Since his first trip to the Caribbean, Rainey’s obsession with the food has grown deeper. He will immerse himself in discovering and trying out new recipes until he comes up with his own take on a dish.

“I don’t get out much so being a cookbook nerd is how I learn things,” he said.

As with Barry’s Jerk Chicken, he has put his own spin on the Brac Island classic. Rainey credits his wife, Amy, for putting up with his many culinary adventures.

When the opportunity came up to take over the building on the southern edge of town, which has been home to numerous restaurants over the years, Rainey was vying between making it Caribbean or Asian fusion. In the end, the former won out. He and his wife are also the owners of Sunrise Café, which they have been running for nearly 14 years. On that experience, in contrast to opening Calypso Grill, he says, he “learned how not to lose money the hard way.”

Opening Sunrise was more turnkey as he was taking the restaurant over from Jonathan Brown, the previous owner. Brown was ready to retire at the time and Brian and Amy Rainey were “young and gung-ho and it was the opportunity of a lifetime. He made it very doable for us.”

Calypso Grill has been more of a soup-to-nuts, all-in process to get it up and running. Rainey is leasing the building and all the equipment from the owner of Doña Margarota’s, who was kind enough to throw in the liquor license to their agreement. There has been plenty to deal with in terms of meeting all the inspection requirements for the health department, fire department, and building inspectors, he said.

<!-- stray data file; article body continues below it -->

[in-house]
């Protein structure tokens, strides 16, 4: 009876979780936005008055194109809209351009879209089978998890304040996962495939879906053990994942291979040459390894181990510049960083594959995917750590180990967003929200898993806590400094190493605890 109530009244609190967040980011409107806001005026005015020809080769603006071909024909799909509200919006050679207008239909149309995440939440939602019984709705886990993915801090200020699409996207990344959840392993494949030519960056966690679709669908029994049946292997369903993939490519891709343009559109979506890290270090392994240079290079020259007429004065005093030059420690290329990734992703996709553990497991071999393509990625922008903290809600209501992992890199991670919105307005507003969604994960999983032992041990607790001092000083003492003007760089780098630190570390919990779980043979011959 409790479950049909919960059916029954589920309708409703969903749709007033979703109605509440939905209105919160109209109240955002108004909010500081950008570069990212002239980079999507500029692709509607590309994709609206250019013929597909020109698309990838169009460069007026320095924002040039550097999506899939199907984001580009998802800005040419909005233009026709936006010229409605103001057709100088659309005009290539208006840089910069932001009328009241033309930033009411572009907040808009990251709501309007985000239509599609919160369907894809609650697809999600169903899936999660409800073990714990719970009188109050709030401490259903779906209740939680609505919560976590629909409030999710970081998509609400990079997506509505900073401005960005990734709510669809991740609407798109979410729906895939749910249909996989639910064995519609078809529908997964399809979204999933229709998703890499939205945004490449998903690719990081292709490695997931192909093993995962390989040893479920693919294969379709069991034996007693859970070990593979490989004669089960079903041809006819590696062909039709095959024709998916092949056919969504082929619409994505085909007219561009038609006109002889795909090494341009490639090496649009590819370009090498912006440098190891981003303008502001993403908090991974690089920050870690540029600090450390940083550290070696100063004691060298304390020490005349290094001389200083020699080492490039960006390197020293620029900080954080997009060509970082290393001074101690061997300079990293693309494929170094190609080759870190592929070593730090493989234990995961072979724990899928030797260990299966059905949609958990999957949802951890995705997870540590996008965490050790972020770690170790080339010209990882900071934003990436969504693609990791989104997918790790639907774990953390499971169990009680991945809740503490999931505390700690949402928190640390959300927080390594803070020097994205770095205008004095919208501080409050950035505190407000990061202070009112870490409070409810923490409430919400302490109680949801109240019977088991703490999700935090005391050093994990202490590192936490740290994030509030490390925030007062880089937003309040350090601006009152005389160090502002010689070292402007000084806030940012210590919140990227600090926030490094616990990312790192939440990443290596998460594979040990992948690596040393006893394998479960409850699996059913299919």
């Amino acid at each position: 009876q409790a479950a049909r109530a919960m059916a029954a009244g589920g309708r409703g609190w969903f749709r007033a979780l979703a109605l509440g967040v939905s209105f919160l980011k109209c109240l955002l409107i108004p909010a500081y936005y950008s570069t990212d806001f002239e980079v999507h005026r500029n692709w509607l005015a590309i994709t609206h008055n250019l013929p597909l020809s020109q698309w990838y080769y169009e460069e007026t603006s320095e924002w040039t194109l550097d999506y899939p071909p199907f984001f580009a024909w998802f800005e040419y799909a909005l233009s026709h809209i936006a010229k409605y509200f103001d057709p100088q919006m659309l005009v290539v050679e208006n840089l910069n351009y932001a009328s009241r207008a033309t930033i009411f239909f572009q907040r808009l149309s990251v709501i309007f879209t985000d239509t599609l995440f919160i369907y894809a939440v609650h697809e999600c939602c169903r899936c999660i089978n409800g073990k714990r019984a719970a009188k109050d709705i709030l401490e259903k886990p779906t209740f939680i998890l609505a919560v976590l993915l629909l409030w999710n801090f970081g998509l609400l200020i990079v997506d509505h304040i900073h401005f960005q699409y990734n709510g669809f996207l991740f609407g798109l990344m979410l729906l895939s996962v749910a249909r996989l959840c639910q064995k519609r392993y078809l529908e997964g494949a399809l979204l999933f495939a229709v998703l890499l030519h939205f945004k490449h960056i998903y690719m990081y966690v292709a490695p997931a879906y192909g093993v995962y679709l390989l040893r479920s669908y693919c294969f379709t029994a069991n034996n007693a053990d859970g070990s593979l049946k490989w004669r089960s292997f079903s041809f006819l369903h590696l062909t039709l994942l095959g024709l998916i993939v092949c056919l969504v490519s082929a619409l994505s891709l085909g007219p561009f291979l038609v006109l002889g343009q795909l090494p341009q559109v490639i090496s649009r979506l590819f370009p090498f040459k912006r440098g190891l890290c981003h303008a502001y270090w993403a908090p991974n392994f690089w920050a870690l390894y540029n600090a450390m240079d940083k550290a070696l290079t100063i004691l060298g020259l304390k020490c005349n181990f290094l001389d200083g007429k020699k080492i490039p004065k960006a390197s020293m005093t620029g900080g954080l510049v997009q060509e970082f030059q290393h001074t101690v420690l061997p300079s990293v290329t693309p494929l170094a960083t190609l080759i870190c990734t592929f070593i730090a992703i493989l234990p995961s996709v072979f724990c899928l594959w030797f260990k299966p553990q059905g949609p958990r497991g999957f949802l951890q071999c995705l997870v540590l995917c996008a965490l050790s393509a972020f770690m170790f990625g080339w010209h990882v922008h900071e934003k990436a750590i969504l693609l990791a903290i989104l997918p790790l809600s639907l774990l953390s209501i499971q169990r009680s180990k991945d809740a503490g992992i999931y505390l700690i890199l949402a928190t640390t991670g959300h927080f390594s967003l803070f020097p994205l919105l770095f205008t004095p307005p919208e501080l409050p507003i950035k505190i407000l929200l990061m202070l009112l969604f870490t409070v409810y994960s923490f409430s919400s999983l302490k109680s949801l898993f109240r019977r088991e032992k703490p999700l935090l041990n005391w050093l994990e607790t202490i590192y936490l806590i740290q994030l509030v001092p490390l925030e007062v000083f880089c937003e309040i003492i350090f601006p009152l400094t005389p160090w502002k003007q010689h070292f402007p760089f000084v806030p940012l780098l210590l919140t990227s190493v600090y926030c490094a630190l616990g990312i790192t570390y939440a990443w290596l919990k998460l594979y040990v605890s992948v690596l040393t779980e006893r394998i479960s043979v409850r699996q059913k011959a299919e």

Rainey admits with a laugh that he’s lost track of the number of times he’s been asked “you’re not going to use those fluorescent lights are you?” He was perplexed at first but then once he got into the space, “I realized what they were talking about — one lady even said, ‘I’m getting old and it does not do me any justice here when I’m trying to have dinner with a ‘friend.’” Villagers can rest assured, the fluorescent lights are being replaced by more festive and tropical twinkly lighting.

Calypso Grill is hosting a full bar and there will be plenty of mojitos and ‘painkillers’ available. The painkiller is a drink of West Indian origin and very popular throughout the Caribbean.

“We went to St. John last year and that was the drink of that whole St. Thomas and St. John area,” Rainey said. “It was funny at the time I hadn’t had a painkiller before and we were riding the ferry to St. John and the guy was telling us, ‘now that island over there, the British one, they have the best painkillers in the world.’ And I’m thinking, what do I look like? And then we got there and someone served me a painkiller and I said, now I get it.”